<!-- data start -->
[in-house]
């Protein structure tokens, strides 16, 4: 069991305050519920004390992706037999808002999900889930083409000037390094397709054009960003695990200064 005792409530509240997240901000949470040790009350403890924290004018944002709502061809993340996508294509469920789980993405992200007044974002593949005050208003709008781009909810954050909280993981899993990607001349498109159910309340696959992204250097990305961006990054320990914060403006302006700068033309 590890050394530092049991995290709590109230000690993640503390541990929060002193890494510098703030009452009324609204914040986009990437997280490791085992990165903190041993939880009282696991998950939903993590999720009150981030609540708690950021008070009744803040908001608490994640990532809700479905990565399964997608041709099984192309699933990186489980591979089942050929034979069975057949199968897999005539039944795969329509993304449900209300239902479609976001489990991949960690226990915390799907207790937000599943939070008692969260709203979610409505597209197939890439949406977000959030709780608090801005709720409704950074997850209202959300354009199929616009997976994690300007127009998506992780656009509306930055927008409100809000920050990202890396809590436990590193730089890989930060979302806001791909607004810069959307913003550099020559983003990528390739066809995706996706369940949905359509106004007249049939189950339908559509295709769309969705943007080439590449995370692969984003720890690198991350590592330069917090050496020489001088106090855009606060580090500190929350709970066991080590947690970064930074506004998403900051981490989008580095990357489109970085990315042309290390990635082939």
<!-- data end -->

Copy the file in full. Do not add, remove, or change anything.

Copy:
[in-house]
């Protein structure tokens, strides 16, 4: 069991305050519920004390992706037999808002999900889930083409000037390094397709054009960003695990200064 005792409530509240997240901000949470040790009350403890924290004018944002709502061809993340996508294509469920789980993405992200007044974002593949005050208003709008781009909810954050909280993981899993990607001349498109159910309340696959992204250097990305961006990054320990914060403006302006700068033309 590890050394530092049991995290709590109230000690993640503390541990929060002193890494510098703030009452009324609204914040986009990437997280490791085992990165903190041993939880009282696991998950939903993590999720009150981030609540708690950021008070009744803040908001608490994640990532809700479905990565399964997608041709099984192309699933990186489980591979089942050929034979069975057949199968897999005539039944795969329509993304449900209300239902479609976001489990991949960690226990915390799907207790937000599943939070008692969260709203979610409505597209197939890439949406977000959030709780608090801005709720409704950074997850209202959300354009199929616009997976994690300007127009998506992780656009509306930055927008409100809000920050990202890396809590436990590193730089890989930060979302806001791909607004810069959307913003550099020559983003990528390739066809995706996706369940949905359509106004007249049939189950339908559509295709769309969705943007080439590449995370692969984003720890690198991350590592330069917090050496020489001088106090855009606060580090500190929350709970066991080590947690970064930074506004998403900051981490989008580095990357489109970085990315042309290390990635082939």